Dunwoody, a kit from Borden Radio right here in Houston

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My first real intro to this facinating world of crystal radio came with a set I purchased on Ebay from Borden Radio Company, Lance Borden. Lance is an engineer at NASA and radio amateur with a business selling crystal radio's and parts. When I first ordered my kit he was very helpful and encouraged me quite a lot. I appreciate the well-designed radio as much as his help in my introduction. The radio itself is a single-tuned set with dual 365 caps tuning on the antenna and detector sides of the single coil. The coil features numerous taps, a concept I was quite unfamiliar with and curious about when I first considered the set for purchase. I figured I had much to learn and the set seems a good and serious way to begin.
The Dunwoody comes with a 1N34A diode detector, two 365 variable capacitors, fahnestock clips, a sturdy cardboard coil form and magnet wire to make the inductor. The included instructions are clear and easy to follow. One item not included or part of the radio is a crystal detector, but the instructions give a hint by stating that the spacing for the germanium detector are the same as for a Philmore detector. That sent me to the web and introduced me to the crystal in crystal radio. I thoroughly had the bug by this time as I searched for, and eventually acquired a Philmore detector and crystal. In fact the galena crystal is remarkably hot and often performs every bit, in my opinion, as well as my germanium diode. This has led me back to my roots as a minerologist as well. In my fun I have subsequently learned to pot my own crystal detectors in woods metal, and tested a number of minerals as detectors, though in no systematic way. I did immediately notice that Galena and Pyrite, the most frequently cited minerals as detectors, are metallic sulfides so I have acquired additional samples of Stibnite, Molybdnite, Argentite, and Acanthite, only successful with the Molybinite. Seems a high degree of symmetry is needed as well.

The following photos are of the radio as originally constructed and a couple morphs as I learned to love this great hobby.

My Dunwoody in its original configuration as per the kit instructions. Clearly seen is my first-ever attempt at winding a coil, first attempt at taps in said coil, and a fine radio just the same.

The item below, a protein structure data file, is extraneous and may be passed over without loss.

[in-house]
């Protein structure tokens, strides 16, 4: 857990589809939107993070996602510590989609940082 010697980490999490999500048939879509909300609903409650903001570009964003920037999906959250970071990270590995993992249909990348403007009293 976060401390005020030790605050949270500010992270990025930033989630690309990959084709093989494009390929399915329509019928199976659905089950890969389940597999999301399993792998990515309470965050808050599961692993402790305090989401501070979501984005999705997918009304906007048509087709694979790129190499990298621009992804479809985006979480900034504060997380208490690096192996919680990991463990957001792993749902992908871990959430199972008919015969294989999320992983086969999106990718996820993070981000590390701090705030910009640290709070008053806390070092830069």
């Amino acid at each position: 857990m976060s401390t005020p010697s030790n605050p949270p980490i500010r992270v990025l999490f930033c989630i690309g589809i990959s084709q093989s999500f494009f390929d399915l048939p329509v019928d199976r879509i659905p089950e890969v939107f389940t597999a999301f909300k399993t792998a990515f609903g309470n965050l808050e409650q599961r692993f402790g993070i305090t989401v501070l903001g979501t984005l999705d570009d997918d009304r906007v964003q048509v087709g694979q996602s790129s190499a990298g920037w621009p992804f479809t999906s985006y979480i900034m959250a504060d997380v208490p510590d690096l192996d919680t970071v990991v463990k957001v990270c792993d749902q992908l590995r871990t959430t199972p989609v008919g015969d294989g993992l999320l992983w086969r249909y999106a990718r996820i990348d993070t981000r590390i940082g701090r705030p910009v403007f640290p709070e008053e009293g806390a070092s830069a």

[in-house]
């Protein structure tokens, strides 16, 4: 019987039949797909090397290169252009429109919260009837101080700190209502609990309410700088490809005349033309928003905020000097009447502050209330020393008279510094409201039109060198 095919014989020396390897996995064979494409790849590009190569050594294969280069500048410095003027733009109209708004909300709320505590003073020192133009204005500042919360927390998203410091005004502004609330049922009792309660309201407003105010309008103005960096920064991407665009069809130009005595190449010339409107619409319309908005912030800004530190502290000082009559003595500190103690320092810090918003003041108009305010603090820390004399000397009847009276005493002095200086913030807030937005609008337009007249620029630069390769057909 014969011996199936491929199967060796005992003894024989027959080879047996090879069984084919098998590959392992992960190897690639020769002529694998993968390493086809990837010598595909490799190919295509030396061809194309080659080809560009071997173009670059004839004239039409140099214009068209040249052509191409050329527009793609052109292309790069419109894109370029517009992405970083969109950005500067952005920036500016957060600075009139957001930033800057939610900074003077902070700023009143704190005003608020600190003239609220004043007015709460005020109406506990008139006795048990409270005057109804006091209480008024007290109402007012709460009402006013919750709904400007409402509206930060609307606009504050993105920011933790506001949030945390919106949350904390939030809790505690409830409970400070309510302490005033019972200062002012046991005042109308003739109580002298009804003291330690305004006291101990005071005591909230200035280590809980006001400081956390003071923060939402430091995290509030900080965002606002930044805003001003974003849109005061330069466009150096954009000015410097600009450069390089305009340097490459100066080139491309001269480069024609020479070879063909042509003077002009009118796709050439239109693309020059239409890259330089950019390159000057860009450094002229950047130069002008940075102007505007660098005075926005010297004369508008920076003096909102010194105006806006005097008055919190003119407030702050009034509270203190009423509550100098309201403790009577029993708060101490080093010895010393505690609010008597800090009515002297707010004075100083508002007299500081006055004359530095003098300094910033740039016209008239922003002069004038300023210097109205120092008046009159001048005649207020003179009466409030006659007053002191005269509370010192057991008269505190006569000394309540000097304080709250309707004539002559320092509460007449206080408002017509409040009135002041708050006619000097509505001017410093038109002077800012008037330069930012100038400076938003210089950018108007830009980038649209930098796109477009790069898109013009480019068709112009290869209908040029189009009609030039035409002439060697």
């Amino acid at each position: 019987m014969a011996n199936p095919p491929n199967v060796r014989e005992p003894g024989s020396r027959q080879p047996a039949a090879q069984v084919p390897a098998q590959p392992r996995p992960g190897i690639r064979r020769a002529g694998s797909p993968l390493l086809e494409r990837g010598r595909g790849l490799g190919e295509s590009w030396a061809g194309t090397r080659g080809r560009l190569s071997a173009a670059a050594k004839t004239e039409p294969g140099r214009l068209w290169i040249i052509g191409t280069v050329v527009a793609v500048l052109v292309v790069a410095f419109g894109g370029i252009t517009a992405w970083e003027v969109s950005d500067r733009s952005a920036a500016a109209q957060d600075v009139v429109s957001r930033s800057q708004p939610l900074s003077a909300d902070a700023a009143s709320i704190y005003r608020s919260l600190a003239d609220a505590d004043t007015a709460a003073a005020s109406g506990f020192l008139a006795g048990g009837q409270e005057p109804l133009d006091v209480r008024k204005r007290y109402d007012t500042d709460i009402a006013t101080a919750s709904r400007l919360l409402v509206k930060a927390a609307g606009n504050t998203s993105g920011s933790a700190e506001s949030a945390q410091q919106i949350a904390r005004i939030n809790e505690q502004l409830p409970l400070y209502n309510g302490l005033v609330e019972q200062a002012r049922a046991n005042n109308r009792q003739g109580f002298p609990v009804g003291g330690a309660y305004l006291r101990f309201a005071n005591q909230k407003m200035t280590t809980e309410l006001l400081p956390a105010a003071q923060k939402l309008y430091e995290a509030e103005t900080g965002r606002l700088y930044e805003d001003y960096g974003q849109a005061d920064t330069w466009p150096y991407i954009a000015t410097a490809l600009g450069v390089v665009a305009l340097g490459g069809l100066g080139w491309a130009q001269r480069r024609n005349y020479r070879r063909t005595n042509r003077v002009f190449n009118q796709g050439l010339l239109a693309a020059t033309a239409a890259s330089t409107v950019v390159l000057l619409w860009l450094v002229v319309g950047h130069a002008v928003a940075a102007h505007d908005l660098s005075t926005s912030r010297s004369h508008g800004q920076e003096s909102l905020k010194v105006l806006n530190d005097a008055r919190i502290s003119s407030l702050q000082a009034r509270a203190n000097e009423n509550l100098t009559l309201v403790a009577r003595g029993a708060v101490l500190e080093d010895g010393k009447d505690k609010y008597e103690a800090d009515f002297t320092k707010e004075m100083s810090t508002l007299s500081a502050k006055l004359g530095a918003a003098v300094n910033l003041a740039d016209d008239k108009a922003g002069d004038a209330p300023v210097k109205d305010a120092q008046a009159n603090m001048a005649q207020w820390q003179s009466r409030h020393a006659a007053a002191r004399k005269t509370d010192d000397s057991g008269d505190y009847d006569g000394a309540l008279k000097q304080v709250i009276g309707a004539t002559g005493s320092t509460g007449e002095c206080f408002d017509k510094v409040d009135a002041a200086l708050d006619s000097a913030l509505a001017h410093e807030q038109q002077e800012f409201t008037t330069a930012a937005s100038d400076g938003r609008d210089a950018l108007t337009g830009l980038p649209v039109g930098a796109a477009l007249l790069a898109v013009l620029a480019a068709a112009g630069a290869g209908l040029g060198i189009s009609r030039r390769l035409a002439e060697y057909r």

The radio now has a NOS Philmore crystal detector stand. In this photo I am testing a Pyrite crystal sitting on a crumpled aluminum foil bed, successfully detecting 1590 Khz locally here in Houston. In the background is my trusty Icon R75 giving me the straight poop on what station I am listening to. I was never really happy with the Philmore crystal holder though, it had to be improved.

Current configuration on the Dunwoody now sporting a good brass crystal cup with set screw, also I have lifted the coil off the wood base with 1/4" standoffs. I am not sure how much of a difference that made, but seems good practice. This photo of the set taken while prototyping a homebrew detector stand of my own. I figured if I was to become a radio builder, I would need master the detector. I am a geologost so no radio is a crystal radio without a crystal, I mean, an actual crystal!

Circuit schematic for the set.

Performance summary of my Dunwoody is so so with a set Q (loaded) of 18 but my sensitivity calculation is 17%, not so great. This may be all that can be wrung out of a single-coil radio, who knows? Most of my radio's have higher sensitivity so this set definitely benefits from my audio amplifier.


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Monday, 21-Aug-2017 10:33:32 CDT

Comments and/or Correspondance to: kevin smith

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